An interview with Hannah Franke and Mariele Lübker
Hannah Franke (17) is one of the new trainees who have been with the company for a couple of weeks now. She has started her vocational training as an estate agent. Mariele Lübker (22) has been able to call herself an estate agent since August and now works at Gewobag VB/rental property management. Four years ago, Mariele Lübker moved from Mecklenburg-Western Pomerania to Berlin after her A-levels because she found the range of vocational training opportunities and universities here incredibly varied. Hannah comes from Berlin-Kaulsdorf and still lives with her parents. Directly after her getting her school leaving examinations, she decided to do her vocational training at Gewobag.
How did you end up at Gewobag for your vocational training?
Hannah: I had a look around to see which companies offered vocational training as an estate agent and came across Gewobag online. I found the website very appealing, clear, with lots of information and very colourful. Then there was also the birthday song for Gewobag’s 100th birthday on it. I thought that song was really cool. And then I applied. The job interview in a big assessment centre was great.
Mariele: Like Hannah, I also researched online, initially on the IHK (Chamber of Commerce and Industry) website. They have a very good overview of companies that offer specific vocational training.
Vocational training or a degree course?
Why did you decide to become an estate agent?
Hannah: I had no idea for a long time. I knew I wanted something commercial. At first, I wanted to work at the airport, but decided against it because of the shift system. Then because a friend of mine was also learning to be an estate agent, I got some really good information – and it got me so enthusiastic about it that I had a look into it. The decisive factor for me was the variety and versatility of the profession. I can see that already. I haven’t been here for very long and we’ve already been allowed to do so much. In the office, we process meter readings and are already placing orders. Outside on site, we’ve already been involved in building inspections. The most fascinating thing so far have been the “dead apartments”. These are apartment where, unfortunately, someone has died and they are vacant. Or to be involved when rental agreements are signed. I think dealing with the tenants is really nice.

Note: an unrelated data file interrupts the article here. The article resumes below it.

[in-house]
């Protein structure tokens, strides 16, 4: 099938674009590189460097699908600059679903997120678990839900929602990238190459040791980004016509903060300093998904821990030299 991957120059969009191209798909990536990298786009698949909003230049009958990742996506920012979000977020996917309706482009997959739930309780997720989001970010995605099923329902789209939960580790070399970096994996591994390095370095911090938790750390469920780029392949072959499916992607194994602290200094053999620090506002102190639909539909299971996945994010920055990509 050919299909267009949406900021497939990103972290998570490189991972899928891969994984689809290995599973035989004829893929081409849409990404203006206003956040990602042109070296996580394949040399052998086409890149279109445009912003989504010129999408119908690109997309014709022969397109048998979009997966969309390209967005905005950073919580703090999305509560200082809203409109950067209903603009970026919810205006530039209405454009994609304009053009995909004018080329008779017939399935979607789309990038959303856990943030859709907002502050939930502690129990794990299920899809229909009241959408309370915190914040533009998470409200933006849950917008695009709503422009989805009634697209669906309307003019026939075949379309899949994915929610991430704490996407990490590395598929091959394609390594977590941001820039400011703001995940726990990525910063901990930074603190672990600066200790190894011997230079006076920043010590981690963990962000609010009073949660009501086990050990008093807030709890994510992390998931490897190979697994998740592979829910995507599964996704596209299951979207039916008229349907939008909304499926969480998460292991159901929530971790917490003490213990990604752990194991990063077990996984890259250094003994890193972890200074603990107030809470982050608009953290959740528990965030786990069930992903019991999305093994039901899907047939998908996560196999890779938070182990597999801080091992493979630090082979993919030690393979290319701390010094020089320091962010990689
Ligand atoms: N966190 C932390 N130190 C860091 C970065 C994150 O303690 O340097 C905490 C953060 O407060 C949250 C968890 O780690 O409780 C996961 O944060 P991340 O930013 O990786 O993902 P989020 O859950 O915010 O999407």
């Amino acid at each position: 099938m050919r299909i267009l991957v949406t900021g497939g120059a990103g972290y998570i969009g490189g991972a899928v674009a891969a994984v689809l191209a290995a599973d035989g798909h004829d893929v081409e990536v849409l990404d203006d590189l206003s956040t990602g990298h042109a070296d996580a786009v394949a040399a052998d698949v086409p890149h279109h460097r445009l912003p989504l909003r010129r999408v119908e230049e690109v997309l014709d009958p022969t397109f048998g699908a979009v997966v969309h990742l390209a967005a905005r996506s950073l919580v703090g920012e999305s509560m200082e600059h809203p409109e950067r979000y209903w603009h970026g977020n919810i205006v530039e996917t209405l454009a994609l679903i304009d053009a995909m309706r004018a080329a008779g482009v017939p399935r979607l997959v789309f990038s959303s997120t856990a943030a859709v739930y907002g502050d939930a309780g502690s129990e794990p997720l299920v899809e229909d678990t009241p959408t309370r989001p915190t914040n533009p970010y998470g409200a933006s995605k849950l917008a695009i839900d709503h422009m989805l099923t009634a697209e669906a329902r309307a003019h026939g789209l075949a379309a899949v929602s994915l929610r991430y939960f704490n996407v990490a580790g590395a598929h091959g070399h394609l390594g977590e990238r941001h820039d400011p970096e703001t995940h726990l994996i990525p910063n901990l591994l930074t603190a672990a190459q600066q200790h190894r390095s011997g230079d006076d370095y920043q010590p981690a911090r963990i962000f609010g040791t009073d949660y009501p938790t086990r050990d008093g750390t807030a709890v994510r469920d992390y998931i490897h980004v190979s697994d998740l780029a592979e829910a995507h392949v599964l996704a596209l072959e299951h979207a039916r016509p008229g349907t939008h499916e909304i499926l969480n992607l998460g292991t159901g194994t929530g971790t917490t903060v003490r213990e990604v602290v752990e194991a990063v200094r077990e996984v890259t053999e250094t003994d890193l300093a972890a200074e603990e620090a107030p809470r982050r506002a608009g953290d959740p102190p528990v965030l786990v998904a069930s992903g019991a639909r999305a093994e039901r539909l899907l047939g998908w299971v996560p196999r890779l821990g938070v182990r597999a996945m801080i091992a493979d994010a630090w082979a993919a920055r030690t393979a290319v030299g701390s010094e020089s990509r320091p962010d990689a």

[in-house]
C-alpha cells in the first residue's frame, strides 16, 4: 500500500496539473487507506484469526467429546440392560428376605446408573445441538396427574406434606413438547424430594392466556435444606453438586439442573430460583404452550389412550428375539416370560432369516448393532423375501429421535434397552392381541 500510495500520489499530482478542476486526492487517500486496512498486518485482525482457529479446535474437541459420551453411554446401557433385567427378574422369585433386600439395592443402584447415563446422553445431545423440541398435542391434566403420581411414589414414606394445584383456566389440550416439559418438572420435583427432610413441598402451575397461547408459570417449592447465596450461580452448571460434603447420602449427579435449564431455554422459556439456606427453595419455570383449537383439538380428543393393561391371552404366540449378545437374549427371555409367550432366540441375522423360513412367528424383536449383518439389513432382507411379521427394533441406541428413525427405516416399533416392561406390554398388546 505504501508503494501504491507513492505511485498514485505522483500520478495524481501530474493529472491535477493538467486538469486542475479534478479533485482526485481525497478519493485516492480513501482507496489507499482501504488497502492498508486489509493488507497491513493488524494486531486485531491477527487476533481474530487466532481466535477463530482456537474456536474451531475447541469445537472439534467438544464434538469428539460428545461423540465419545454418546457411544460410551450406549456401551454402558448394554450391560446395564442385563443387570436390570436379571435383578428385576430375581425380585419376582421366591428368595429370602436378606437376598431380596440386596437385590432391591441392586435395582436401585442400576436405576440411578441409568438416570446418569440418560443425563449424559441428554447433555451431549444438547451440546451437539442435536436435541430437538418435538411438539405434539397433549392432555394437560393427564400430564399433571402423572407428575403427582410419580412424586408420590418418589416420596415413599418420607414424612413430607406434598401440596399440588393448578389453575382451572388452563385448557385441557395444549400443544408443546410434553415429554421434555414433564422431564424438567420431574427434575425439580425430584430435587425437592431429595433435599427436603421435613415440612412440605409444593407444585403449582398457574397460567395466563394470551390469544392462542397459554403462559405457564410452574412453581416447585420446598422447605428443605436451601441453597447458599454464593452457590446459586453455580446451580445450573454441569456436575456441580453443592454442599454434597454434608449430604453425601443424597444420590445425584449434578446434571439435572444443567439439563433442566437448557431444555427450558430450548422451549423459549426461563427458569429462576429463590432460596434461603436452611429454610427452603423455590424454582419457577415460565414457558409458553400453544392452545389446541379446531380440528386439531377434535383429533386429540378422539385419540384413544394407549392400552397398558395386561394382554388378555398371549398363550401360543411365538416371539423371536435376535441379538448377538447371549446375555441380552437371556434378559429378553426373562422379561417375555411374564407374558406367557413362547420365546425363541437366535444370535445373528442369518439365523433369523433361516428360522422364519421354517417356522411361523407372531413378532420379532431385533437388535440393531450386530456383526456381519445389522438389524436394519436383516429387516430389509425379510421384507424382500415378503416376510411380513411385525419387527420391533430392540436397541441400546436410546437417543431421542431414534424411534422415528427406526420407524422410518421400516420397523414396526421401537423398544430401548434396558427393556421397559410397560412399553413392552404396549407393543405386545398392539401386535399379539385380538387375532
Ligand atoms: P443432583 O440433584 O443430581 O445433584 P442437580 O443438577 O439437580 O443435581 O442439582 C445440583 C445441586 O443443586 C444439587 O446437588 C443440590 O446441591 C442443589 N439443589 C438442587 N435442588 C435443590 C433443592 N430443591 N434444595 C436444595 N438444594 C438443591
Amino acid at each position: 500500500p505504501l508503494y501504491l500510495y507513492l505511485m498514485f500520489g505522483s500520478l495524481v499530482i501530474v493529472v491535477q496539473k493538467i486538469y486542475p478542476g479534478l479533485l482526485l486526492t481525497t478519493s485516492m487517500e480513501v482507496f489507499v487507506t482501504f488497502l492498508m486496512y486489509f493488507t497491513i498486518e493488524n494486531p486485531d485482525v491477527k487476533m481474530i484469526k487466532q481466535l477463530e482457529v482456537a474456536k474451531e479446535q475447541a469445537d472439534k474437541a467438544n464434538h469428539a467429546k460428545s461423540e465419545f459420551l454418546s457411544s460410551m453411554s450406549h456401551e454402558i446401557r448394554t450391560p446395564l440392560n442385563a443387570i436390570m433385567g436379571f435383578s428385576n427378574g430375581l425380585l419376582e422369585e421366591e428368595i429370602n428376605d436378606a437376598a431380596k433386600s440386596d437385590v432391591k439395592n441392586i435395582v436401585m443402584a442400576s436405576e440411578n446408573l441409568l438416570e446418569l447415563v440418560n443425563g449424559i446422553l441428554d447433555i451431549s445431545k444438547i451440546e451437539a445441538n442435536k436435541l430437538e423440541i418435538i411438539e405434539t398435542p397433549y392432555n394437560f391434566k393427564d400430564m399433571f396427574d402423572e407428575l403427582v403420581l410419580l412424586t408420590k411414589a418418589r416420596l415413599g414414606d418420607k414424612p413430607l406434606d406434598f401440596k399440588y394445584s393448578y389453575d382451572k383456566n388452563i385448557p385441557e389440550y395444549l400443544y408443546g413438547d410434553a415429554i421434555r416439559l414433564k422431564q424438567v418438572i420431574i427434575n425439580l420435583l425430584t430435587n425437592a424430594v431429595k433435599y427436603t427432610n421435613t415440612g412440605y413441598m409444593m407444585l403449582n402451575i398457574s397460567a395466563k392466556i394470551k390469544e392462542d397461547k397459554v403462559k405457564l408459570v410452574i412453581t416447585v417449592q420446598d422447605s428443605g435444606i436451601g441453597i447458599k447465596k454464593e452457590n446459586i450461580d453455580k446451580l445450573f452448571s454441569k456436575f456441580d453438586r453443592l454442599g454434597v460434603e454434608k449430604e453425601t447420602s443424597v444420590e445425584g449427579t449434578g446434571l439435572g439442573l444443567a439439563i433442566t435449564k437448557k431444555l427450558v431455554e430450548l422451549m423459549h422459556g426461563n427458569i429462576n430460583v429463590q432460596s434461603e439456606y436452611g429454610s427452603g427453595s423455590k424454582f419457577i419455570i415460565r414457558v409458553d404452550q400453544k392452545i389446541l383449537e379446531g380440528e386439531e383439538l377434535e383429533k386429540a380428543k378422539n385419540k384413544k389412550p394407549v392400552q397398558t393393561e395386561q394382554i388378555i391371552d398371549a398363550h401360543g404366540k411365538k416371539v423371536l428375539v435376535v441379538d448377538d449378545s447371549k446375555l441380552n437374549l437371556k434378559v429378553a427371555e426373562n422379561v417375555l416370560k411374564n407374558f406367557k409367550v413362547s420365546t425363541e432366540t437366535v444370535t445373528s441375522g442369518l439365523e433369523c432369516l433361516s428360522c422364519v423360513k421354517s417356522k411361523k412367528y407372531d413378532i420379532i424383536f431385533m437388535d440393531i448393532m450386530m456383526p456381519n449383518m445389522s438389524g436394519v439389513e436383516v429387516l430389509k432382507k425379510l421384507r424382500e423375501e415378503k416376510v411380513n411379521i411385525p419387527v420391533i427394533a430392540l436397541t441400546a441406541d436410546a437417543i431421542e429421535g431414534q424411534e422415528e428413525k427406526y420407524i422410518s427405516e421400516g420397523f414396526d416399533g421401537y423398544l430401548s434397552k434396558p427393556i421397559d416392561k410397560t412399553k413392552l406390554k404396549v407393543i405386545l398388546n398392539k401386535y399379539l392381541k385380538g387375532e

Mariele: Originally, I started studying straight after my A-levels. I didn’t really have time to think about it and thought: “Okay, you’ve done your A-levels, now you have to study. Then I started studying to be a teacher. But studying wasn’t for me. I felt a bit lost. And then I decided to do something else. I’ve always been interested in architecture and property. My grandad was a civil engineer so I picked up a few things there. He also had a few properties that he managed himself. I was able to look over his shoulder a bit during the holidays and helped out every now and then. And then I thought: yes, why not become an estate agent?
What does the job of an estate agent actually involve?
Hannah: I think it’s about catering for all the tenants’ needs. It starts with the viewing and finishes with the termination. You manage the flat, look after the tenants, and then of course there’s the background work at the office, which the tenants don’t really see much of.
Mariele: Basically, I would say that the job concerns everything to do with property; the management of everything. Looking after tenants obviously is a big part of it and also one of the most important parts of the vocational training. But we also have a lot to do with property financing, construction and planning and, of course, commercial properties. We learn a lot about the legal foundations. In principle, the vocational training includes everything relating to property, such as renting, selling and so on. Everything has been covered by the time you finish your vocational training.
Estate agent and Berlin’s housing industry
What do you find interesting about Berlin’s housing industry?
Mariele: Berlin housing industry’s housing shortage has, of course, been very present for several years now. Especially as an urban enterprise, as Gewobag, we are trying to create living space. And we always tackle it with a social concept. In Germany and in the big cities, housing is generally becoming increasingly scarce. But especially in Berlin it’s probably even more extreme. Being a part of it in some way and being able to help people personally, even just a little, is an exciting task.